The Urquhart’s Arms
Arms – “Or, three boars’ heads erased, gules, armed proper and langued azure.
Crest – A naked young lady from the waist upward proper brandishing in her dexter hand a sword azure hilted and pummelled gules and holding in her sinister hand a palm sapling vert.
Motto – Meane Weil, Speak Weil, and Doe Weil.
Supporters – On a compartment below the shield embellished with wallflower having four petals of yellow, two greyhounds proper collared gules with leashes reflexed over their backs or.
Badge – A mermaid proper tail-part gules, crined or and holding a harp also or.”
The chief’s coat-of-arms are the personal heritable property of the chief and come under the strictest heraldic jurisdiction in the world: the Court of the Lord Lyon, King of Arms. Only the chief may use the basic coat-of-arms. Despite popular myth and the availability from many Scottish shops of wall plaques, there is no such thing as a “family name” coat-of-arms or a coat-of-arms that all Urquharts can use.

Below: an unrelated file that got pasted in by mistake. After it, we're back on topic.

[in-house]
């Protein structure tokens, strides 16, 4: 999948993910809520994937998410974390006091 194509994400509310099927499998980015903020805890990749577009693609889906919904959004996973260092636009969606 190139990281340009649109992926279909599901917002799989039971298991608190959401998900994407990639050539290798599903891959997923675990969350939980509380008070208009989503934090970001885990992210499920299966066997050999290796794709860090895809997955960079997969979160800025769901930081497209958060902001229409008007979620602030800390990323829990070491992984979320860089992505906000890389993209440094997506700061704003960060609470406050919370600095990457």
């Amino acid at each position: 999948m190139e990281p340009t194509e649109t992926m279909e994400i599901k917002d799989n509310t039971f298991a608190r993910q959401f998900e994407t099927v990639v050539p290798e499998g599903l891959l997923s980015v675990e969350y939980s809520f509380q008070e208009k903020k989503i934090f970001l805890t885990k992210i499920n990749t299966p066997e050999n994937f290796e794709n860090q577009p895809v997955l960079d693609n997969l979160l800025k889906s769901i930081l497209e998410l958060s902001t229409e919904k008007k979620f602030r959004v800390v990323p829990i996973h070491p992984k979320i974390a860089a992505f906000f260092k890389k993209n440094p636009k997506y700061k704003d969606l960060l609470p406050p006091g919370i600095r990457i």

Any proved descendant of the chiefly family, however remote, has a right to record this coat-of-arms in his own name, but the Lord Lyon in doing so will arrange with him a suitable ‘difference’ to be added to show that the particular descendant in not the actual chief. Any other reputable bearer of the clan surname may also ask the Lord Lyon for a grant of arms, which will also allude to his connection with the clan, but in a slightly different way.
Without recording personal arms, any bearer of the Urquhart surname may:-
- use the chief’s crest surrounded by a strap and buckle and
- use the clan plant badge – the wallflower
Clansmen now scattered all over the world still have special heraldic rights, protected for them by law, such as are hardly enjoyed by any other peoples.